In People v. Maki (1985) 39 Cal.3d 707 (Maki), we considered the adoptive admission hearsay exception as it applied to a receipt and an invoice to which objections had been made that called into question whether the documents were what they purported to be. We concluded the trial court erred in admitting a signed car rental invoice and an unsigned hotel receipt as adoptive admissions of defendant Maki where there was no testimony regarding how the documents were prepared or their purpose. (Id. at pp. 709-711.) We explained that “to prove ‘adoption’ of a hearsay statement sufficient to make it admissible under section 1221, ... it must be shown ‘that the party to an action against whom a declarant’s hearsay statement is offered as an adoptive admission, (1) had knowledge of the contents of declarant’s statement, and (2) having such knowledge, has, by words or other conduct, manifested his adoption or his belief in its truth.’ [Citation.]” (Id. at p. 712.) We concluded that Maki’s signature would have constituted an adoptive admission “if it were shown that he had read over the document and signed it after doing so.” (Ibid.) “This prerequisite for introduction of such evidence may be provided by testimony of a person describing the circumstances surrounding the signing of the document.” (Ibid.)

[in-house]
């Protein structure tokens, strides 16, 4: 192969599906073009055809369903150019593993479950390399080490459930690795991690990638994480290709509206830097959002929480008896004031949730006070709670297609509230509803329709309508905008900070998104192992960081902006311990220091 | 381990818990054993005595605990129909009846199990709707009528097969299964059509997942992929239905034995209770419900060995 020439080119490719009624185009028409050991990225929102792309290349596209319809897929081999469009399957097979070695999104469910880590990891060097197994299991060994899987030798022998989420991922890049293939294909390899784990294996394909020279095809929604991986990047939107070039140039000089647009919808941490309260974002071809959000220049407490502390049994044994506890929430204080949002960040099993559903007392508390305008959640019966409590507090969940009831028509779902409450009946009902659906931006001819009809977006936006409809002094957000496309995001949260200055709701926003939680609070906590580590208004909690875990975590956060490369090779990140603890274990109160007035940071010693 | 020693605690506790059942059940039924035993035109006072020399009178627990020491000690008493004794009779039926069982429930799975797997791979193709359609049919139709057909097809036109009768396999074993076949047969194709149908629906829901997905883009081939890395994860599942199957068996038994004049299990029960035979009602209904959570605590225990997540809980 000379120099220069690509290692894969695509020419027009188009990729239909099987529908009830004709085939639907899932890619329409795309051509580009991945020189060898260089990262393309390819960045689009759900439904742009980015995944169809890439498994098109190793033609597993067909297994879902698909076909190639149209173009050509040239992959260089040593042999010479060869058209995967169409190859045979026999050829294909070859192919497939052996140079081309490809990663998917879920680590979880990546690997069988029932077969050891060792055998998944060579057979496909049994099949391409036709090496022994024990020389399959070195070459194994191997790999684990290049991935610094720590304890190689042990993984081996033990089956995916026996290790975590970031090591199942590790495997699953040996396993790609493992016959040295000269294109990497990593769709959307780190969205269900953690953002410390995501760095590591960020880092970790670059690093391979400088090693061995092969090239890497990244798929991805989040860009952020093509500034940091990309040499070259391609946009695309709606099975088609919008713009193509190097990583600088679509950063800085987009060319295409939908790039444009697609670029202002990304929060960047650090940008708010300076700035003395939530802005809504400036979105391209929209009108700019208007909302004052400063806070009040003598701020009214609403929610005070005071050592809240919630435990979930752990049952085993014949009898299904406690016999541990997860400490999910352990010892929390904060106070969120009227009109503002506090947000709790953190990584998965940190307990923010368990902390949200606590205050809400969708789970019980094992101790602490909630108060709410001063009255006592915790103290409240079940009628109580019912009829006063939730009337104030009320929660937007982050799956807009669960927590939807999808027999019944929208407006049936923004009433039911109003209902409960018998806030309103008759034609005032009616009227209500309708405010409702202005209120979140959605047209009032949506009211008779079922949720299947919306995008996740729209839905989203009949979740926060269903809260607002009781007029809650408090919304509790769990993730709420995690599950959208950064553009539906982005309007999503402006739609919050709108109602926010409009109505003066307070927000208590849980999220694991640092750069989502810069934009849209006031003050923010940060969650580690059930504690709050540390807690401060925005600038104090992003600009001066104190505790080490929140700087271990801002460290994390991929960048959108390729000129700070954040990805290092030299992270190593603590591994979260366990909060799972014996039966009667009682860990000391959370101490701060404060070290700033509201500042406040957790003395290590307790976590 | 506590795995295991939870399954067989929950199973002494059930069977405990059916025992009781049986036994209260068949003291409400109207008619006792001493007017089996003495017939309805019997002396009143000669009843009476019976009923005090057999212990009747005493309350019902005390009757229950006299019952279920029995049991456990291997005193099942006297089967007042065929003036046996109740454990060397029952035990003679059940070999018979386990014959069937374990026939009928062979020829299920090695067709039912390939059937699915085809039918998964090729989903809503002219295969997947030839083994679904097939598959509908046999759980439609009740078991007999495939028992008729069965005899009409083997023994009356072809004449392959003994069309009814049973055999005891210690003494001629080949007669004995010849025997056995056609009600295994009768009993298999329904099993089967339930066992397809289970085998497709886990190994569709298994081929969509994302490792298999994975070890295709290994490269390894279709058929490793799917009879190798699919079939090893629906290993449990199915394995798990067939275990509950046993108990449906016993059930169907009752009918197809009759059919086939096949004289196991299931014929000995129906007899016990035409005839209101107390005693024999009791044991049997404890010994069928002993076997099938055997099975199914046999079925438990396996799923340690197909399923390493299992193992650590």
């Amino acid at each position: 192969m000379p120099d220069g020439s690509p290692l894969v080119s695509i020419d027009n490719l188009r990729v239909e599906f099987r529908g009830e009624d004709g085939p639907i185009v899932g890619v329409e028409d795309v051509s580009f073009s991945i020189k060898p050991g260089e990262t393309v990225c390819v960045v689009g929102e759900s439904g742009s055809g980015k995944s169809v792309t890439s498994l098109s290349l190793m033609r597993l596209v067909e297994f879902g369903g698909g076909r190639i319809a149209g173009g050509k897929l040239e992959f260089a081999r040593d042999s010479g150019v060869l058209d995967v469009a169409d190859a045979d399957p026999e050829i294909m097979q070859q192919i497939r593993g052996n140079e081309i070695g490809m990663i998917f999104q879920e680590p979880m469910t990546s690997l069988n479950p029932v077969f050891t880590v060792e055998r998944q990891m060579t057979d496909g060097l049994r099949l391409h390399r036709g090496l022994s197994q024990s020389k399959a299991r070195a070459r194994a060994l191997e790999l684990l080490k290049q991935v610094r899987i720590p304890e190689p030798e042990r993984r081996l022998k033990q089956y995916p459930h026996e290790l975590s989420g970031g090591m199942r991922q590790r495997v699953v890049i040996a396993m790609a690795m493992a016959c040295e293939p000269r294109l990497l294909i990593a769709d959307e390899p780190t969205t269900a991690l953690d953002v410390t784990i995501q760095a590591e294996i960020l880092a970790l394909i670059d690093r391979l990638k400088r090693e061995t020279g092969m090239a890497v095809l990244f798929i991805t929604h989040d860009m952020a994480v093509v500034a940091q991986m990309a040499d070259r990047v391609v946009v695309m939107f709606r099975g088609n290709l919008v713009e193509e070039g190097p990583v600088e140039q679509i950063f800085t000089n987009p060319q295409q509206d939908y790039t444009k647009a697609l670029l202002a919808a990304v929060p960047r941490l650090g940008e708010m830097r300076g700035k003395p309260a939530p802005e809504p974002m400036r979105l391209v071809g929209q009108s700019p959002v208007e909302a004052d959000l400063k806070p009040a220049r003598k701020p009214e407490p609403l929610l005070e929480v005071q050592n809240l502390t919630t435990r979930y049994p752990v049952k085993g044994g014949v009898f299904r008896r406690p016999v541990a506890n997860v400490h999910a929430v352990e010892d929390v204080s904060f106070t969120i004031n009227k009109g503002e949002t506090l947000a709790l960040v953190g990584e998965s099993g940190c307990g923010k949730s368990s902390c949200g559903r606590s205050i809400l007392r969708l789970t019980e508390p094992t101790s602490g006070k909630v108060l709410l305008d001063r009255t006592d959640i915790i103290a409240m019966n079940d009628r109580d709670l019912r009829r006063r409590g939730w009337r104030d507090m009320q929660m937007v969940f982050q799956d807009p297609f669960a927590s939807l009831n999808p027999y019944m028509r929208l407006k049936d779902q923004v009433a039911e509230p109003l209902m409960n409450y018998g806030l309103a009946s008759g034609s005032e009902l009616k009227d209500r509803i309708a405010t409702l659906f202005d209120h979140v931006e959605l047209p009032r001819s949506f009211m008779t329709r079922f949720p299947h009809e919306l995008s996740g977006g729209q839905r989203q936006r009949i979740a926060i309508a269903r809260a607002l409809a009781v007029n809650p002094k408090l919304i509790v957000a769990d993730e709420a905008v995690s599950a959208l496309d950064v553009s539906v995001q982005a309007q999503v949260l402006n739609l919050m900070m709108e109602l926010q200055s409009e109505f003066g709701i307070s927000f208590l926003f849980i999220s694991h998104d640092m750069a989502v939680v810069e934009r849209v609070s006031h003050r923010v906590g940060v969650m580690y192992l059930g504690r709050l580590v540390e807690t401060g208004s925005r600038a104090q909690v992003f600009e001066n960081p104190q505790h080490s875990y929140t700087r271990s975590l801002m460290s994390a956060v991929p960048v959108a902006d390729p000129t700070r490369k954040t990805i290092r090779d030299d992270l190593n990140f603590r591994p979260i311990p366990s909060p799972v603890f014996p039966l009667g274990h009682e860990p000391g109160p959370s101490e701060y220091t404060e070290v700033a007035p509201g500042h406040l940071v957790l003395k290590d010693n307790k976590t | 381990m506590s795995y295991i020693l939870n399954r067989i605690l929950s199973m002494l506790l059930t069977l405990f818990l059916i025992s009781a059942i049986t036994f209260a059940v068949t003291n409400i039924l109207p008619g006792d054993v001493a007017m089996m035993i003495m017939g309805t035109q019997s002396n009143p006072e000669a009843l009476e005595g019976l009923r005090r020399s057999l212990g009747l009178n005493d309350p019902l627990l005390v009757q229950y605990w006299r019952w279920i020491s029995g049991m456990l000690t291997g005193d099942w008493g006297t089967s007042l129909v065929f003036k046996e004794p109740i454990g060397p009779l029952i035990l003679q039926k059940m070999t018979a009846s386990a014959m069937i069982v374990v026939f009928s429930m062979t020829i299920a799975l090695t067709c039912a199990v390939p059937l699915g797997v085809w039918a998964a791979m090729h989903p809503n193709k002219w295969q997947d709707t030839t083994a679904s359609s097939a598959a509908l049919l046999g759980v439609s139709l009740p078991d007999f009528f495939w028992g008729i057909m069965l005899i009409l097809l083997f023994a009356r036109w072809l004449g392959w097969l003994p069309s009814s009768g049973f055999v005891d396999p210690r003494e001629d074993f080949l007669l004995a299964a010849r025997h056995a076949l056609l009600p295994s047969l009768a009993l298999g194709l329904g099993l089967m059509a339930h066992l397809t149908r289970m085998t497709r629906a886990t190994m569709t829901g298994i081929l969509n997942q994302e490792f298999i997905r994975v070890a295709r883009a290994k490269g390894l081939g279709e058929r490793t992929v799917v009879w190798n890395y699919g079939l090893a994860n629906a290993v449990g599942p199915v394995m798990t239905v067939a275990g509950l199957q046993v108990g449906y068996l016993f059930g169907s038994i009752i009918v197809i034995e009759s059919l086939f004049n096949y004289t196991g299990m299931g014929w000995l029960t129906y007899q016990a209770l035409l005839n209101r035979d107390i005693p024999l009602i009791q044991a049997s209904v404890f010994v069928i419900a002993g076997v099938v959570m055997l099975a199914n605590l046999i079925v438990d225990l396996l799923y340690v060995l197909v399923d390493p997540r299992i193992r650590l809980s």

Defendant claims Maki establishes the trial court’s ruling in this case was error. We disagree. As we shall explain, there was substantial evidence from which the trial court reasonably could infer that defendant knew he was being registered at the motel for two guests and that he adopted the registration card and receipts’ representation to that effect by his signature on the documents.